Salvation Army planning ahead to prepare for more families in need



LEXINGTON, Ky. (LEX 18) — There’s no end in sight to the pandemic, so we all may be looking toward a better year in 2021.

However, before we reach the new year, there’s the holiday season. With higher unemployment and economic unrest, more families may be needing help.

Black Friday marks the unofficial start of the holiday shopping season. A time marked by packed parking lots, long lines, and the Salvation Army bell ringers.

Major Bill Garrett says you’ll still see them this year despite the pandemic.

“People are going to be wearing masks when you see them after Thanksgiving. The stand will be wiped down after people make donations, it’ll be sprayed off,” said Major Garrett.

As with anything in 2020, it’s going to be different.

October and November usually mean big kickoff events with people and shared food.

“Obviously, a large-scale event wouldn’t be a good idea this year,” said Major Garrett.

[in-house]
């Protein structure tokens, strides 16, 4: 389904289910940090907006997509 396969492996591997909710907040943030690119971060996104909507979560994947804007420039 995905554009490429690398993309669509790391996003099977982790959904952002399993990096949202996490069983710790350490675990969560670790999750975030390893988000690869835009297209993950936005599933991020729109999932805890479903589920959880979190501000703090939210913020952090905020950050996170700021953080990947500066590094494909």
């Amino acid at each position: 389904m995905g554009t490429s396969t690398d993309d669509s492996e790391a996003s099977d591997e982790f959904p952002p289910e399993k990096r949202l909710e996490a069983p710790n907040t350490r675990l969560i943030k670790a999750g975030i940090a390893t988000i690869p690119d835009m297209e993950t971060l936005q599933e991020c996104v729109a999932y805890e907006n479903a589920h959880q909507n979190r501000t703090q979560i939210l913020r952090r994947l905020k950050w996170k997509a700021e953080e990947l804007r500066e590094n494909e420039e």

With an expected 150% increase in families needing assistance this year, Major Garrett says planning and staying visible will be key. Especially with more people avoiding stores and shopping online.

“This Christmas is going to be different. But that doesn’t mean that this Christmas, we can’t help people,” said Major Garrett.

Operation Rescue Christmas is already underway.

Last year, the Angel Tree program provided presents under the tree for 4,000 families in the Lexington area. That number is expected to double this year.

“Whatever that increase is, we’re going to find ways to make that happen,” said Major Garrett.

Pickup for families will also be different in a pandemic, but there’s a plan for that too.

“They won’t be coming inside anymore; we’re already working out logistics for a drive-thru pickup system which minimizes, once again, contact. And therefore, whatever the restrictions may or may not be, we can do this safely,” said Major Garrett.

Innovations also provide more ways to donate, either online or in-person, with Kettle Pay, which means no direct contact.

“Salvation Army has worked out something with Amazon. So you can say ‘hey Alexa, give to the Salvation Army,'” said Major Garrett.





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